people come to this question at some point in their lives, beginning a quest
for the search of truth, of passion. We talked about the pursuit of happiness and how prevalent it is in
our cultures today. So it's probably fair to say that most Westerners - me
included - still hang on to the belief that we need a reason to be here.
what's the point, right?
The Bhagavad Gita
offers an interesting perspective. Also known as the Gita, it is part of the
Sanskrit epic Mahabharata and was written probably about 3000 years ago (yes,
pre-dating the Bible). It describes Arjuna (a soldier’s) conversation with
Krishna (God) and has influenced people across the world, including Gandhi,
Huxley, Thoreau, Emerson, Einstein, and Jung.
I’ve recently started
reading Jack Hawley’s translation, “The Bhagavad Gita – A Walkthrough for
Westerners”. It’s an easy read so far, like a cool story with an interesting
plot: Arjuna is a renowned warrior who is overcome by doubt right before an important battle. What is our hero supposed to do - fight, or go home?
In the second chapter, Krishna teaches him that
One's personal duty
in life (one's sva-dharma) should be viewed as one's responsibility to
his or her highest Self, the Atma.
“self” is not the same as our body or our mind – those perish. Reality in a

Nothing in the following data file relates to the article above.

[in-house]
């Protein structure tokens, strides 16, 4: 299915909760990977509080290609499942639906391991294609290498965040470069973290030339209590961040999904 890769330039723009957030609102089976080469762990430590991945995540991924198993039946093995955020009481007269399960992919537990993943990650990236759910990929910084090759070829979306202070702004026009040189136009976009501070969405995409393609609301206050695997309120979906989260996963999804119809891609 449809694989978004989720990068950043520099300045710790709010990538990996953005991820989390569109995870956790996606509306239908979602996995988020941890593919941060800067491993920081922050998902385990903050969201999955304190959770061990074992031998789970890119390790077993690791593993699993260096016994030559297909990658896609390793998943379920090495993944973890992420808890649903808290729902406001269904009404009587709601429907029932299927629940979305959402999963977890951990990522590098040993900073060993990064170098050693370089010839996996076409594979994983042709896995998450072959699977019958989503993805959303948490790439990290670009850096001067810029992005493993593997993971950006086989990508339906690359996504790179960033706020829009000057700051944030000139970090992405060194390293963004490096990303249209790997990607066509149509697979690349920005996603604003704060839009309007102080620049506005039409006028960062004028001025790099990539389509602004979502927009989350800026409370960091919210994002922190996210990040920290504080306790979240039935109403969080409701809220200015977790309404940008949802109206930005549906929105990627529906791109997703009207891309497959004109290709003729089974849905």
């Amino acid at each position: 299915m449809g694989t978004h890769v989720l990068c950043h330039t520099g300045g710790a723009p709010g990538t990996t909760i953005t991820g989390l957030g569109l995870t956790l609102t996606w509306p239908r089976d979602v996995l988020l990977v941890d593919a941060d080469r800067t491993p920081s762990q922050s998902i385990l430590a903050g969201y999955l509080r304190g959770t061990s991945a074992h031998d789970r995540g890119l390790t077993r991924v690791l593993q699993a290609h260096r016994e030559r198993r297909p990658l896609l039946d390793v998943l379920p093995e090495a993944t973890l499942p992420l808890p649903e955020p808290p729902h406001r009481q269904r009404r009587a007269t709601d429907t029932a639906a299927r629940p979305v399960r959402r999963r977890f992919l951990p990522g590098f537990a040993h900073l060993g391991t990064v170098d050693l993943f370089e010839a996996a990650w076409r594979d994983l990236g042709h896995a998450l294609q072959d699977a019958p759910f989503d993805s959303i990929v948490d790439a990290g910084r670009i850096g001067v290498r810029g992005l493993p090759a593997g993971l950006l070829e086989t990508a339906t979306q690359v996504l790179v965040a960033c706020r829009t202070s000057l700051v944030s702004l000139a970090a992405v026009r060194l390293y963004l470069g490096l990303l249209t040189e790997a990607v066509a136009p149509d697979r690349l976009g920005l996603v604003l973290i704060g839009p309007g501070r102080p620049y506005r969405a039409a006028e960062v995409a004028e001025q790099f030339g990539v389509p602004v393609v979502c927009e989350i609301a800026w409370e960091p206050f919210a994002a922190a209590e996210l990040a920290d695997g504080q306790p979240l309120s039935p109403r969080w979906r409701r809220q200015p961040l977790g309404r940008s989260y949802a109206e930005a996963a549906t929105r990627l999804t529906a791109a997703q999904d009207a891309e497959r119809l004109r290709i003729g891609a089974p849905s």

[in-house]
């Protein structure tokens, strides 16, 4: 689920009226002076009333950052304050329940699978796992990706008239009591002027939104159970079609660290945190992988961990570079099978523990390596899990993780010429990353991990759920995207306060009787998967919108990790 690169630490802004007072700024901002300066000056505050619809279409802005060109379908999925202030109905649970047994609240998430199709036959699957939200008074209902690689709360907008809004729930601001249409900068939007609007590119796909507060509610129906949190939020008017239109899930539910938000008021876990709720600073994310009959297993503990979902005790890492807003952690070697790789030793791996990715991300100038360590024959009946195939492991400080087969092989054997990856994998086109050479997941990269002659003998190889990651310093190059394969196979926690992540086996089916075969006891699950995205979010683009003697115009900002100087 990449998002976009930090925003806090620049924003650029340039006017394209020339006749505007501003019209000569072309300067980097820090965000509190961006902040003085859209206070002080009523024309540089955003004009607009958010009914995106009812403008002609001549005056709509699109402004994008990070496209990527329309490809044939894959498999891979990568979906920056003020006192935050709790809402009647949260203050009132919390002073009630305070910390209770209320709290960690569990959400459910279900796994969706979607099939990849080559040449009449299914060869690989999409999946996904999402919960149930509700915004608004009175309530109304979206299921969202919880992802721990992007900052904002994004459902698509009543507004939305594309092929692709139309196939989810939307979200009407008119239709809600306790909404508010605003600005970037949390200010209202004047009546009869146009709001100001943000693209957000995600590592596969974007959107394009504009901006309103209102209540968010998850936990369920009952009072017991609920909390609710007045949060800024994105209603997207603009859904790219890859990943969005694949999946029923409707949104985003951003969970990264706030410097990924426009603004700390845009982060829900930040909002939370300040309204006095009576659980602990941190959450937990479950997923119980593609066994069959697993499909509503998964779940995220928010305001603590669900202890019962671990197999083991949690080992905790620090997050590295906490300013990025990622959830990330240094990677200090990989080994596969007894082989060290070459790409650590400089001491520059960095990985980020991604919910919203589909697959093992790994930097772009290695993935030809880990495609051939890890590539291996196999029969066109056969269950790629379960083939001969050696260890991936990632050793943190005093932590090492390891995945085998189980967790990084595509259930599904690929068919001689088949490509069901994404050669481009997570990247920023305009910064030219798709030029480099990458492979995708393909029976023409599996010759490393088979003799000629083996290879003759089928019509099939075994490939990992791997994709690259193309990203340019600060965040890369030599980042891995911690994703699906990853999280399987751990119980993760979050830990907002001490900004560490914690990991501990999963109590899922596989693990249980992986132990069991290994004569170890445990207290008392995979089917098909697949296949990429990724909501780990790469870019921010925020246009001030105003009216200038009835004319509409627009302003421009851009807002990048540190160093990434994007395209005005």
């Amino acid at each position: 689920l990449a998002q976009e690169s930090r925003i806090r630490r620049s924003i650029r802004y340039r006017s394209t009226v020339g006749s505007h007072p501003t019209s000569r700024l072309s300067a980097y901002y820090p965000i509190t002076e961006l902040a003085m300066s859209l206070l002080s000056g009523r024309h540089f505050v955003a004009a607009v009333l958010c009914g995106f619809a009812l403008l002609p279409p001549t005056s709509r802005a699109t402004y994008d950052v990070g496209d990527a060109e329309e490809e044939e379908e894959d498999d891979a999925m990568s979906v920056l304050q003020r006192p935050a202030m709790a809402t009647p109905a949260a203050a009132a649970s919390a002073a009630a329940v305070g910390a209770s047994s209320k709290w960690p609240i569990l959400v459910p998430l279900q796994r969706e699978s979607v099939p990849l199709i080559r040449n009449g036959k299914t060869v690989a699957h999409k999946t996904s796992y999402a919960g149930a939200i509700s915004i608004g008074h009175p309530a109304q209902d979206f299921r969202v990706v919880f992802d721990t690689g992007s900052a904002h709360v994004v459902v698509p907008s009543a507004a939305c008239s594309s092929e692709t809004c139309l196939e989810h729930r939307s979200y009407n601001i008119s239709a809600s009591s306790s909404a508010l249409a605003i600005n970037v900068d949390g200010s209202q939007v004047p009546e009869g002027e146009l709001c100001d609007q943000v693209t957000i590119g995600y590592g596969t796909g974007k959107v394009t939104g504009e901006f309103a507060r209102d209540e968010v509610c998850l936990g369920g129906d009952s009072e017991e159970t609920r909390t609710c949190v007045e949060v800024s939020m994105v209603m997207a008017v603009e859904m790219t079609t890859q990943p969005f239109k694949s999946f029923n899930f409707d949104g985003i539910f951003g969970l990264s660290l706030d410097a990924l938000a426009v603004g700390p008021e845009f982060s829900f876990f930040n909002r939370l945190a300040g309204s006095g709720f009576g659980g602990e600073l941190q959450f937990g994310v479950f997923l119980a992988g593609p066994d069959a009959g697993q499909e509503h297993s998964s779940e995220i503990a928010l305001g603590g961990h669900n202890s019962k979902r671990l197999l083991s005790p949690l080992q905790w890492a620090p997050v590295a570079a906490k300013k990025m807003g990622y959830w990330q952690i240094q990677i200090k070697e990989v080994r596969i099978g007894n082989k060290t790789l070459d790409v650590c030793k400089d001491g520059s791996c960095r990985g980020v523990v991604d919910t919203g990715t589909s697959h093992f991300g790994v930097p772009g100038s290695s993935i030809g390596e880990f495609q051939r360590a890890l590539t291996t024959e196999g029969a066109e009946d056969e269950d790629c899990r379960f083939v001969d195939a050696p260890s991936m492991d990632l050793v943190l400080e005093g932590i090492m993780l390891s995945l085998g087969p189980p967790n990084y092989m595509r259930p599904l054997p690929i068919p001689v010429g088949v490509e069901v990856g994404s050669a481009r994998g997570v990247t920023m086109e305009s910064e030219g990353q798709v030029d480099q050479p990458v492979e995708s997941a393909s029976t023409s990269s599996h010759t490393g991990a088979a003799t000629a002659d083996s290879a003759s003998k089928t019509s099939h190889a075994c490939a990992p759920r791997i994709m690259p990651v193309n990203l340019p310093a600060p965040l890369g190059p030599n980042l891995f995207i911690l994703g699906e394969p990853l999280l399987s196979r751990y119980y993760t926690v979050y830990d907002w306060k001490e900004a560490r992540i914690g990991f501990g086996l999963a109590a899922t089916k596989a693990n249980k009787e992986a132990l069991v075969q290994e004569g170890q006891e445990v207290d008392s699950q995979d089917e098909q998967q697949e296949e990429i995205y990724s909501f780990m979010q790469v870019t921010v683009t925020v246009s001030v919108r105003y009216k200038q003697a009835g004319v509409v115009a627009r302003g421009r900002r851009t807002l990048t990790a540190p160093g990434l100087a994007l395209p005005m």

spiritual sense is everlasting. Your Atma
does not perish, it doesn’t die because it was never born – it has always been.
That's why your Atma is the only Real thing. The Gita describes it as “immutable, unmanifested, and unknowable” (it doesn’t
change, it can’t be touched, and the human mind can’t conceive it).
you freaked out yet? I know, me too.
does this soul of ours sit and how do we get in touch with it?
Chopra had a lecture in Dallas not too long ago, and he made us do a nifty
exercise. Let’s see if we can recreate it here. As you pay attention to your
screen right now, reading these words, turn that attention around to the person
who is paying attention.
you feel a presence? When you observe the observer, yourself, do you note that
split-second of “Huh? Hang on! There’s someone in here!”-weirdness? I noticed
it at the time and was left quite impressed (and wondering if I was going mad).
the Atma is immutable, unmanifested,
and unknowable, we live in a world that is changing at an ever faster pace, our
sciences explain all sorts of visible and invisible processes, and we strive to
understand and grasp everything else, too. To become still and feel into our Atma, then, is wholly counter-intuitive.
Yet taking that time may be an effective way for you to connect with your own
inner wisdom of what your path would be.
told Arjuna that since he is a warrior, not fighting would “violate your sva-dharma”, his personal duty in life, that which he was on the planet for.
Leave a comment and let us
know what your Atma told you?